Time To Stop Playing At War

General Dannatt’s comments in the Daily Mail are typical of what most senior Army commanders have been saying about Iraq for a year, and are beginning to say about Afghanistan. That we are not making any difference to the inevitable outcome by being there.

We could have done a lot to help Iraq if we had had enough troops right from the start, but 7500 is a tiny force and too weak to defend itself properly let alone provide the kind of backbone Iraq has needed these last three years. The fact is we didn’t have and don’t have nearly enough troops, and neither do the Americans.

There is no point in getting involved in wars in the first place unless we commit proper resorces. It is too late to turn Iraq round now and probably too late for Afghanistan. The middle class are leaving Kabul, which is a sure sign of which way the outcome’s going to be there.

The only way to have got a result from Iraq and Afghanistan would be to increase our defence spending to 6% of GDP from 2.4%, and bring in a Draft. As it is, the coming withdrawal from Iraq and Afghanistan will hand a huge victory to the Islamists and boost their morale globally. Blair and Bush should not have gone to war unless they were prepared to win it.

Next time any wars are to be fought, we will have to be properly resourced with enough numbers. It could be, however that other nations from other continents will fill the vacuum of power the Europeans and the Americans have created. An alliance between Japan, China and India could rise to defend the world from Islamism.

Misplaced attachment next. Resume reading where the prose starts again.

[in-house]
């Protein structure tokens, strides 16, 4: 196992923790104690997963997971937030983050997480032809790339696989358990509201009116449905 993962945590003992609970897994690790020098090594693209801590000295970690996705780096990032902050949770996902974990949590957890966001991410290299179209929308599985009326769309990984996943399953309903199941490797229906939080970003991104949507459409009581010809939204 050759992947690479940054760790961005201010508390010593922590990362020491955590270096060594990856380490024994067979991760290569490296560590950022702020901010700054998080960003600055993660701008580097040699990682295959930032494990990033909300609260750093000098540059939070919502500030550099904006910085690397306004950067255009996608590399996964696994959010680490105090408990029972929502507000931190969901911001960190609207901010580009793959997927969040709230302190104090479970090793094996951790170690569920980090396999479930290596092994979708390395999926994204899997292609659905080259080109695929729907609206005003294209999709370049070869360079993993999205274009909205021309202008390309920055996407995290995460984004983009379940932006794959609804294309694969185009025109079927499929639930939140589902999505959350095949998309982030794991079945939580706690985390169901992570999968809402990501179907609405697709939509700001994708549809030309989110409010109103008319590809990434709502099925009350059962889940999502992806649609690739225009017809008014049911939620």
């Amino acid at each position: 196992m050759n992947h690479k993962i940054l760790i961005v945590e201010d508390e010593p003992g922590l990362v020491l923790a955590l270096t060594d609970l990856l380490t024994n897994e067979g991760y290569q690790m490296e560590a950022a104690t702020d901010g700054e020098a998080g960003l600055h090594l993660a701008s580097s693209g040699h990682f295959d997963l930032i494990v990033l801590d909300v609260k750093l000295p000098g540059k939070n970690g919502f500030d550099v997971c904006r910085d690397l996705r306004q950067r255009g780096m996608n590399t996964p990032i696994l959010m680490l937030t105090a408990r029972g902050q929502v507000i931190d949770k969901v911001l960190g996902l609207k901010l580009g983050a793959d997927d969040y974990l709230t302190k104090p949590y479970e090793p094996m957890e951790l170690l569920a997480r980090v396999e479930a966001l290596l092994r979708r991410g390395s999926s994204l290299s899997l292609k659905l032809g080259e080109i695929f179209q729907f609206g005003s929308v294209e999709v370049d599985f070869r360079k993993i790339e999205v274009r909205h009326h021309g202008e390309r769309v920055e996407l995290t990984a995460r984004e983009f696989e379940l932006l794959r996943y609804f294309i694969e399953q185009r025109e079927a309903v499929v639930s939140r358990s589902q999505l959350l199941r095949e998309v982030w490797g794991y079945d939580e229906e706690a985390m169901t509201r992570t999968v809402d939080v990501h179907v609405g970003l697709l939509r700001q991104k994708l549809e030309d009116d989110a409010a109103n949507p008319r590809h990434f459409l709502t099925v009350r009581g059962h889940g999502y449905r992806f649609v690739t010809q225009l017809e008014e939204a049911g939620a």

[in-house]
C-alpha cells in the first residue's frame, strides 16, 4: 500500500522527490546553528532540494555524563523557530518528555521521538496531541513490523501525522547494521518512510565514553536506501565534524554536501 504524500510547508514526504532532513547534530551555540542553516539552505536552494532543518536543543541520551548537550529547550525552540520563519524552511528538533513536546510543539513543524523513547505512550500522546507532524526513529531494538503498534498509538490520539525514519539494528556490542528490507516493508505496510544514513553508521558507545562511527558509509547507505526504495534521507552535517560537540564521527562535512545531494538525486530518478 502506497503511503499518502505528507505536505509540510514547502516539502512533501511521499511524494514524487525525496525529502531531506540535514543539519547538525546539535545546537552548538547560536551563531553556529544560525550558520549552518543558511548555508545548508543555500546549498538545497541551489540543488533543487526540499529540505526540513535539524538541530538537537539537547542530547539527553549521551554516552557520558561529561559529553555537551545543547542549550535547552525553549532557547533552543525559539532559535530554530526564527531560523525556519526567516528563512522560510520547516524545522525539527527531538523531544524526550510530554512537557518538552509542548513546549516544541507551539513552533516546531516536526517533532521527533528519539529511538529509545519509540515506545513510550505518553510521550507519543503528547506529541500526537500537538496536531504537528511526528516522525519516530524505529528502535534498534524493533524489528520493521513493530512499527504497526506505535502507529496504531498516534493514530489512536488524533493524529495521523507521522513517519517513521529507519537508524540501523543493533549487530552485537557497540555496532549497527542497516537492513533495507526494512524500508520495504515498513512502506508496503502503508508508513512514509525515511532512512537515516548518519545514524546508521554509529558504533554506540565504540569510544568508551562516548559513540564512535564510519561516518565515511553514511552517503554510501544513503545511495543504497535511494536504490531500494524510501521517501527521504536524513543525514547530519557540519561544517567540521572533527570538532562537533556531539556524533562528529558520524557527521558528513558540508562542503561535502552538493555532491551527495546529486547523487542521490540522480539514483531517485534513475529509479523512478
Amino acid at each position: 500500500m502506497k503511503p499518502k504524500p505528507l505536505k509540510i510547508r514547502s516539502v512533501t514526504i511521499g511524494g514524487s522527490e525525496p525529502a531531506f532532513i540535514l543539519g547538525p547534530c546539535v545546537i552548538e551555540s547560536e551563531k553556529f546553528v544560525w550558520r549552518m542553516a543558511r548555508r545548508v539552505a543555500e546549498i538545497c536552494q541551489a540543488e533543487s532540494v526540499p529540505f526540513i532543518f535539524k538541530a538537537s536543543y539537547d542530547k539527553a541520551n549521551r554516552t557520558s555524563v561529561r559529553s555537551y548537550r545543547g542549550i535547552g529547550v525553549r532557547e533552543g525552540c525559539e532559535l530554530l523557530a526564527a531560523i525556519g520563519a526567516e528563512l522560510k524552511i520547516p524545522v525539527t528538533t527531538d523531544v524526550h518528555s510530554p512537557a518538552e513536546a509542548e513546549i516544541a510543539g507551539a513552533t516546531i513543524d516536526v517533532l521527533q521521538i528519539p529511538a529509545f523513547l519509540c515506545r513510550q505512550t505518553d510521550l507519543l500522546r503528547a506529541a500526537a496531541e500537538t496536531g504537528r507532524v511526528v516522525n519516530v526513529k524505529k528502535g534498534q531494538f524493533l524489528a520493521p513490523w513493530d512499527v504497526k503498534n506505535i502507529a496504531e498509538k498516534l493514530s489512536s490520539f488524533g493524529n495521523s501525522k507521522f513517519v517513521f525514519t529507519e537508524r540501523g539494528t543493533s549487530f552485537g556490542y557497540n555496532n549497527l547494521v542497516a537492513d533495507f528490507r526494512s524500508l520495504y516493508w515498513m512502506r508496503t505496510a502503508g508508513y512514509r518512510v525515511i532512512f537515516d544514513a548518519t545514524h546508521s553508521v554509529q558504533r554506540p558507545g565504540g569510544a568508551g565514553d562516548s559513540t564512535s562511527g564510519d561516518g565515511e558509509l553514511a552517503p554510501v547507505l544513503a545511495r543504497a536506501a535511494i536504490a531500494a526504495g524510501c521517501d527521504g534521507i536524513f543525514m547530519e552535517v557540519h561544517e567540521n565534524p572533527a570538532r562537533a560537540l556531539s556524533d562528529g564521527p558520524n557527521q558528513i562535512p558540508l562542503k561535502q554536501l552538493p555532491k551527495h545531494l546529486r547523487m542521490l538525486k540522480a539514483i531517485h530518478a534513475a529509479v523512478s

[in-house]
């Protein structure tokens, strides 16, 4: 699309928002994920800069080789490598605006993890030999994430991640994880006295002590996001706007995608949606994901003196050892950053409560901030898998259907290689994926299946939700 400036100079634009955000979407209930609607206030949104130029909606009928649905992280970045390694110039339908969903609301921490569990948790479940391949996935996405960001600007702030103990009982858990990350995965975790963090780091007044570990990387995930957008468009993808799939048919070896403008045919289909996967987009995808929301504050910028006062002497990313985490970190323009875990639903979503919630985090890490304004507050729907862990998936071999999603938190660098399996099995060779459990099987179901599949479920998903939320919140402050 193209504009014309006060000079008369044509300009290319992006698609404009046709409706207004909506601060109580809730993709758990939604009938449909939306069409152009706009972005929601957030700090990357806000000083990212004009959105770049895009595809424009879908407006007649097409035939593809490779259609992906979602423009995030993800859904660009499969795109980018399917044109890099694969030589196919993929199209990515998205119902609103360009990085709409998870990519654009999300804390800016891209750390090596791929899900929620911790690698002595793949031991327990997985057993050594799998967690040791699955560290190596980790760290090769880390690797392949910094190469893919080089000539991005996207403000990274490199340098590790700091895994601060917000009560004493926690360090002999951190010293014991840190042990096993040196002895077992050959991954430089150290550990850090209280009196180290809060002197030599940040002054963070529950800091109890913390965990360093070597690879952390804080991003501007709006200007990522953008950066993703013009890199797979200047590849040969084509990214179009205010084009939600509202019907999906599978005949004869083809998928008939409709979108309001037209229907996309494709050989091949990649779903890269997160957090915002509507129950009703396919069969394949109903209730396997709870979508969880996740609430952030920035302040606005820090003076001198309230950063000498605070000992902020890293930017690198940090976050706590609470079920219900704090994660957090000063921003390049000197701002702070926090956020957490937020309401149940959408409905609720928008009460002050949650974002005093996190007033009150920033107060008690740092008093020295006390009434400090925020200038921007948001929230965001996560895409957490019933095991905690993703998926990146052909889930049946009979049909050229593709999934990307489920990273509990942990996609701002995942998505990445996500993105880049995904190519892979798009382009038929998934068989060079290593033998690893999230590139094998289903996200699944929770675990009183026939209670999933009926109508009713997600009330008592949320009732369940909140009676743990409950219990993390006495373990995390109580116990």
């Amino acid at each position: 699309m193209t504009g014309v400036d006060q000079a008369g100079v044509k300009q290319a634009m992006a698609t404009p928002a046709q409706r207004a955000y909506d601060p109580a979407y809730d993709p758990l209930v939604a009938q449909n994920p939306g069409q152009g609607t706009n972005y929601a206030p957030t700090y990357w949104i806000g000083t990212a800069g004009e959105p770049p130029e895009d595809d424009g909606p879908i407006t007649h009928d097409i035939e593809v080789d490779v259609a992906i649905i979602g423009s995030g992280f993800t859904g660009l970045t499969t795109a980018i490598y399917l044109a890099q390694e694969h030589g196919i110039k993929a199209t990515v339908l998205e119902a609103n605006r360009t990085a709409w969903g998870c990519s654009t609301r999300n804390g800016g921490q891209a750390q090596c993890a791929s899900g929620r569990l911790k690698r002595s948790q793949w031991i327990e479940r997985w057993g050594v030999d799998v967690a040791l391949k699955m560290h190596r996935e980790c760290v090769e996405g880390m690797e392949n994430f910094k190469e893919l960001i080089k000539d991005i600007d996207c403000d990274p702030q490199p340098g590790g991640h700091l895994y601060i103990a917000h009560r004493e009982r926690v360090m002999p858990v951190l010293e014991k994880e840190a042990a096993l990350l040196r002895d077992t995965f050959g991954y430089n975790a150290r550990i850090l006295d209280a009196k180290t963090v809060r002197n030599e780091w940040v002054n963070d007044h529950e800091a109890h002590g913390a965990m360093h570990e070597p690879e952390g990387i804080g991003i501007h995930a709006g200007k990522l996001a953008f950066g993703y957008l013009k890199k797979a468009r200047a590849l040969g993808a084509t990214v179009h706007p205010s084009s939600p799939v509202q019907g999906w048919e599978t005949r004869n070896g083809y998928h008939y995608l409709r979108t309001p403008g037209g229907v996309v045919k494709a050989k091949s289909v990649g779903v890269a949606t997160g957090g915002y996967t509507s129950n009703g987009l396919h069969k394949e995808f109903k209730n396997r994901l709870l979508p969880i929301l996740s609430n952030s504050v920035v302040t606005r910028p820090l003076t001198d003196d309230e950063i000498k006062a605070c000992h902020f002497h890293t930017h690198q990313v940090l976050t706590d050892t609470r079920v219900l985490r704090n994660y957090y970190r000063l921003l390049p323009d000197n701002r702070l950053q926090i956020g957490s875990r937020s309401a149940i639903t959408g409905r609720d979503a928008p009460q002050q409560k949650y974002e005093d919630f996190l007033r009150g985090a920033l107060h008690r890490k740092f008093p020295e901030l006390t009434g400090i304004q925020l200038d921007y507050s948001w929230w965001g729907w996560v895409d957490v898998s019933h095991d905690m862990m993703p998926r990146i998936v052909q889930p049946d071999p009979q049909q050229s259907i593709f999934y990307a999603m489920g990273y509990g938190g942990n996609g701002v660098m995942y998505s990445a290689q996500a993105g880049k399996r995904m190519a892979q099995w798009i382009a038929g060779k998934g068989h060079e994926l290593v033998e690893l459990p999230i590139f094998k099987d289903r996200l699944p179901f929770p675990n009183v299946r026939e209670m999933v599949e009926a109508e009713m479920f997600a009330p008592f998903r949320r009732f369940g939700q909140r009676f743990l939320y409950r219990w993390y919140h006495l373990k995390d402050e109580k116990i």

Japan has started by taking the lead with sanctions against North Korea. Our weakness will be replaced with nations who really do fight wars and win them. At least this time we will be on the same side as Japan. And that’s thanks to America investing the resources that were necessary to first defeat Japan and then to bring her into the world. The West need not lose the wars against Islamists, but we will if we don’t commit ourselves properly to the task in hand. We cannot afford to play at it much longer.

The Tap Blog is a collective of like-minded researchers and writers who’ve joined forces to distribute information and voice opinions avoided by the world’s media.
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